My old concept of death involved dead bodies moldering underground in scary cemeteries at night with werewolves howling at the moon. The new one was considerably better. Even though it might have been nothing more than a fraudulent brainwashing by a drug, it was a good one. This concept became the basis of a new neuroplastic image that I still meditate upon with pleasure. Fortunately, you don't have to be dead or even stoned to enjoy a satisfyingly deep level of this particular concept and experience. The world looks different when its "background" is conceptualized as blissful rather than as filled with rivers of fire.
Discovering that the loss of the tension in the body and of the conflict in the mind can be positive is also the discovery that the forsaking of all earthly attachements, good and bad, is not necessarily a bad thing. The emptiness, purity, and blissfulness of this experience is what seems to be the "background" of existence itself, and it takes a lot of the sting out of the fear of death.
There are many such concept-experiences within unexplored neuroplastic space, some much more connected to the everyday level. For instance, the concept that unjustified abuse of others leads to guilt is both all-pervading and personal. It is possible to traverse this entire concept vividly from an objective point of view and to experience many insights along the way. It seems that some of these concepts are already built in, and that others we sculpt on the basis of our own personal life experience. In any case, this is how we can gain both knowledge and experience while simply seated comfortably in an armchair.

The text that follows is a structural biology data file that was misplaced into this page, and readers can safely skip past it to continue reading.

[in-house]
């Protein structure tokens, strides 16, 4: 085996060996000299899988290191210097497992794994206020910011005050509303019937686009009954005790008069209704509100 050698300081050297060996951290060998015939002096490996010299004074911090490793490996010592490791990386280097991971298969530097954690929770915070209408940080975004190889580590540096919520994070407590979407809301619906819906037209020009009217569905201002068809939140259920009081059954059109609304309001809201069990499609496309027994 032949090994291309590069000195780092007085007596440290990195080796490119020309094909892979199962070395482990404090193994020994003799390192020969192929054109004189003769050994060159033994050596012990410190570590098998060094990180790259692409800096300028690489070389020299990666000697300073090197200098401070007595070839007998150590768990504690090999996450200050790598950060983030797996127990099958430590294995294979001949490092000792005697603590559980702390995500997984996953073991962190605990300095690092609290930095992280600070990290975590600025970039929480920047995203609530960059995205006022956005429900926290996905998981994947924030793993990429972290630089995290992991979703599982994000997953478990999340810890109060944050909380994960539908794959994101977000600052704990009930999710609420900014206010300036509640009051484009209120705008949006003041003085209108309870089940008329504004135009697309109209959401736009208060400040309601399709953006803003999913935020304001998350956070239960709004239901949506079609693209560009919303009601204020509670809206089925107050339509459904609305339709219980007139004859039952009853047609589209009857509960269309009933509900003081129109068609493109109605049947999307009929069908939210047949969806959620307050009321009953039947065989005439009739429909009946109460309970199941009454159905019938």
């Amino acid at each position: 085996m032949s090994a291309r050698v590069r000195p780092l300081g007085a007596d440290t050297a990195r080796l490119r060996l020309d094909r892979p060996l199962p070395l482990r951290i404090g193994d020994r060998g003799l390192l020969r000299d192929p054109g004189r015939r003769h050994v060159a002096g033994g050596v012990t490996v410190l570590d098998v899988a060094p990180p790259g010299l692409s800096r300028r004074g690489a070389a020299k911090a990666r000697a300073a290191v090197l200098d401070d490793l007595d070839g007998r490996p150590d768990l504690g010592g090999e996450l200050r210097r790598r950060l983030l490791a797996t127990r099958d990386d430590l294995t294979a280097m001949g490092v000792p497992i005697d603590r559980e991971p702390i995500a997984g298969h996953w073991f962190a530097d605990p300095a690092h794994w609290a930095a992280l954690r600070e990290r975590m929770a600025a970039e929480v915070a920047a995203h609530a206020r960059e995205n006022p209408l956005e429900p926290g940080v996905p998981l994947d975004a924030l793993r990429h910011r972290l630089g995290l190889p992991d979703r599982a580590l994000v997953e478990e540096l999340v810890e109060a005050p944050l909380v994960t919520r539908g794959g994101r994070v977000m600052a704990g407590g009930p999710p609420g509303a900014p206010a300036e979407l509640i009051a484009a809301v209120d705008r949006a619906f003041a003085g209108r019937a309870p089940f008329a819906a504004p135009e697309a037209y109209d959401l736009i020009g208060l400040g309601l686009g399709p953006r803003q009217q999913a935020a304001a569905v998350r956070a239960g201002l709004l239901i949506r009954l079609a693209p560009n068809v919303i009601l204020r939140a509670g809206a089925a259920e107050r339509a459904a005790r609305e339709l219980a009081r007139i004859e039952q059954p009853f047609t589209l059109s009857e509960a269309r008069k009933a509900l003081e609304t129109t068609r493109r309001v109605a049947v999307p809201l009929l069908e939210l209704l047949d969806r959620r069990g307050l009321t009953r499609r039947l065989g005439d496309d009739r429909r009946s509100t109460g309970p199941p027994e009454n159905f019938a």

I have been close to two deaths recently, one in my own family and one in that of a friend. Although I was fully aware of the tragedy of the situations and of the grieving of family members, I quite naturally maintained emotional calmness, rationality, and the ability to be fully reassuring to the grieved. This is one of the positive benefits of personal exploration.